Honest Labour by Space Afrika
Thought-provoking Ambient and a manifesto for our volatile times
It's been more than seven years since old friends Joshua Inyang and Joshua Reid started making music together as Space Afrika. In that short time they've explored, to great acclaim, Dub Techno, Deep House and various strains of Ambient. The path from their 2014 debut album Above The Concrete / Below The Concrete to new album Honest Labour appears distant (as one may expect from any forward-thinking artist, their sound should evolve and mature with with each successive release) but key factors in their approach to music making continue to burn bright, like their roots in deep electronic music and the practice of underpinning their art with personal and politically-charged ideas.
2018's Somewhere Decent To Live album was a pivotal breakthrough as it introduced their luxurious take on Ambient to a wider fanbase with an approach that married ghostly synth loops and abstract vocal samples in a delicious Dub design. And then, like a precursor to Honest Labour, last year's mixtape hybtwibt? (inspired by the Black Lives Matter social movement) revealed further their ambition to say something profound in their work. By folding meaningful dialogue into their edgy instrumentals they were able to document their take on the (so far) tumultuous 20's. hybtwibt? (have you been through what I’ve been through?) was based on material from the duo's broadcast on NTS Radio and the cut-together sequencing indicated their next focus: to chronicle their multi-threaded story with diverse narrators and varied perspectives, all sympathetically tied to their music.
Mixtapes. Let's quickly talk about mixtapes.
The second you change the language to mixtape, nobody cares a voice asserts on Joy Orbison's new “mixtape” album. Modeselektor also called their new album a mixtape. Less pressure calling it a mixtape? Others (like nthng, Actress, SAULT) have released albums this year that sounded like mixtapes. But wait, what exactly is a mixtape? In the past mixtapes were actual cassette tapes compiled by rappers and DJs to rapidly showcase ideas to a new audience. These albums are not mixtapes in that sense. What we're looking at is a compilation of material, varied in style and length (we're talking instrumentals, songs, spoken word, field recordings, experimental sounds, skits) cut together faux-crudely in a bedroom-tape-copied-off-the-radio style. They're well produced. What they're not are unfinished ideas awaiting further development. I prefer to think of them as mixtape albums™.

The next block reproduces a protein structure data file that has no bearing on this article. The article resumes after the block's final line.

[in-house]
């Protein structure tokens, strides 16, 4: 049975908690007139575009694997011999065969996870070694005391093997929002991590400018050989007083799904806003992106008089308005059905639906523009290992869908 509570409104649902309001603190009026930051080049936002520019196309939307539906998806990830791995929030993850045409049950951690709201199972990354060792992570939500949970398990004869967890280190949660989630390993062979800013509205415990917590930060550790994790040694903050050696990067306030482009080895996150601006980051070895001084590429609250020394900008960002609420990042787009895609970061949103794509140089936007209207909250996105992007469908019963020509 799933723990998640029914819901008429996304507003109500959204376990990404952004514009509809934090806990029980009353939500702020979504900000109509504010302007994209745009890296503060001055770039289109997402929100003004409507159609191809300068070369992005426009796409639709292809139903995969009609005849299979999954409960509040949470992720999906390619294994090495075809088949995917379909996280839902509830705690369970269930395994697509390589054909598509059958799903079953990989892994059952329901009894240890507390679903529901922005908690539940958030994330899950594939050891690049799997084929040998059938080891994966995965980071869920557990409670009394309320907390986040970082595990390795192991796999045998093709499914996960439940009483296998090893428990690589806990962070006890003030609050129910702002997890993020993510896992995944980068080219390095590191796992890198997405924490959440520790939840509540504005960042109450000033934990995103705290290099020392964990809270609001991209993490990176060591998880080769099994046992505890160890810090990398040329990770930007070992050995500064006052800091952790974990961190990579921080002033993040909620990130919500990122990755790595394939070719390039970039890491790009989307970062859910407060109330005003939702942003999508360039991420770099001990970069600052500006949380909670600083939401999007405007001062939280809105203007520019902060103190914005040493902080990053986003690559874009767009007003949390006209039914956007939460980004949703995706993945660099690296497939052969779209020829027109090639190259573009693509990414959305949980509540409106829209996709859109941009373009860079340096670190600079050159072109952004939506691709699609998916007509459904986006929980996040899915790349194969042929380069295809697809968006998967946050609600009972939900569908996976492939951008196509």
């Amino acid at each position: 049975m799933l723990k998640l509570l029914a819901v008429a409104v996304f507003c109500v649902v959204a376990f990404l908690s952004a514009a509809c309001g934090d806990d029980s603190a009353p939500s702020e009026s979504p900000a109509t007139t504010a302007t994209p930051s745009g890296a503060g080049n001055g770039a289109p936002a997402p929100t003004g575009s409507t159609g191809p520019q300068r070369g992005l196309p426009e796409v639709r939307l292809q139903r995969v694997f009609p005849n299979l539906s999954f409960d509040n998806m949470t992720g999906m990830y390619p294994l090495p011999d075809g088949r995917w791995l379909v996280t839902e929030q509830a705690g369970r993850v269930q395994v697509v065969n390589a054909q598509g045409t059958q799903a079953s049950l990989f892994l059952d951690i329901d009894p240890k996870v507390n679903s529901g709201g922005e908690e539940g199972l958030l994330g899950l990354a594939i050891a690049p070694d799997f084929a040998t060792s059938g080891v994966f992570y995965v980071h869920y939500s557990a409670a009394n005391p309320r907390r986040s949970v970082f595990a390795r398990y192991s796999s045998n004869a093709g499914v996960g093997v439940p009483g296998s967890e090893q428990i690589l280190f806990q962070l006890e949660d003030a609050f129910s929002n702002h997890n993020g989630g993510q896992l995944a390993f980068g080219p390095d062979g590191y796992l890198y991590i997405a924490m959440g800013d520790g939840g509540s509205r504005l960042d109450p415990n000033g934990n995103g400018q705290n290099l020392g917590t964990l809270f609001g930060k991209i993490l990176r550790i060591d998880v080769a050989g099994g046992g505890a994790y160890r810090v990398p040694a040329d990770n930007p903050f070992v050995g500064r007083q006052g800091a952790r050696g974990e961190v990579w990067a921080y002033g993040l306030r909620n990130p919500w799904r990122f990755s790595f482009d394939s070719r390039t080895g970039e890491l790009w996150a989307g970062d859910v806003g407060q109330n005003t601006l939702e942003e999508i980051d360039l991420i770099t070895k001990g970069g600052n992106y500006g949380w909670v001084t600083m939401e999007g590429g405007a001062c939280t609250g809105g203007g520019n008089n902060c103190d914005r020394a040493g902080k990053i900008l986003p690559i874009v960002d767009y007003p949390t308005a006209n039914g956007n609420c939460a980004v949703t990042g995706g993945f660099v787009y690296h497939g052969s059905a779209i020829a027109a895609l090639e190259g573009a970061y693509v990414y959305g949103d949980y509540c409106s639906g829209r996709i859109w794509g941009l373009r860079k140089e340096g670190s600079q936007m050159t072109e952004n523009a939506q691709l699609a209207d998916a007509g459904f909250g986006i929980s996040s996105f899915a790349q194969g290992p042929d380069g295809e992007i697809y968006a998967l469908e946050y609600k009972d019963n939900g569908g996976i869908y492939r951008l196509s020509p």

Taking its name from Inyang's Nigerian family tree, Honest Labour is a mixtape album. It's got conversations about the meaning of love on Indigo Grit and the (somewhat drawn-out) discourse on Preparing the Perfect Response ~, varied guest perspectives, in song and sampled form, there's even a nod to Burial on <>. Glueing the disparate "ideas" together are the many glorious Ambient compositions, like Ladybird Drone, LV, Like Orchids and the 43 second sound bite Noise Sweet. Every track is imbued with their distinctive grainy sound. It's real. Like a book of Raymond Carver short stories, it's incumbent on the listener to piece together the whole picture. Proper art.
Opening the album in their recognisable Ambient manner, yyyyyy2222 charms with its delirious downtempo vibe and a haunted vocal-echo luring us in. And this is repeated across most of the 19 tracks with a variety of treatments and sounds, including strings, guitars, field recordings, monologues, rapping and singing. Expect the unexpected. Lancashire artist and MC Blackhaine's contribution stands out, his Northern-accent rap adding suitable grit to a story about a tough, grey life with few opportunities (the video is well worth a watch). Guest (yes, that's her artist name) graces a couple of tracks, her angelic vocal tempering the underlying downbeat vibe. My favourite is U featuring kinseyLloyd, his measured spoken rap accompanied by rainy street sounds and a backwards beat brings a sense of doomed acknowledgement of our present sorry state; epitomising the album as a whole. Closing out proceedings, the collaboration with HforSpirit offers a spirit of uplift with emotional strings and a joyous minor melody.
We will inevitably look back at this time in our lives with grim memories about corrupt governments, tyranny and social movements bringing people together. And albums like this will be important reference points.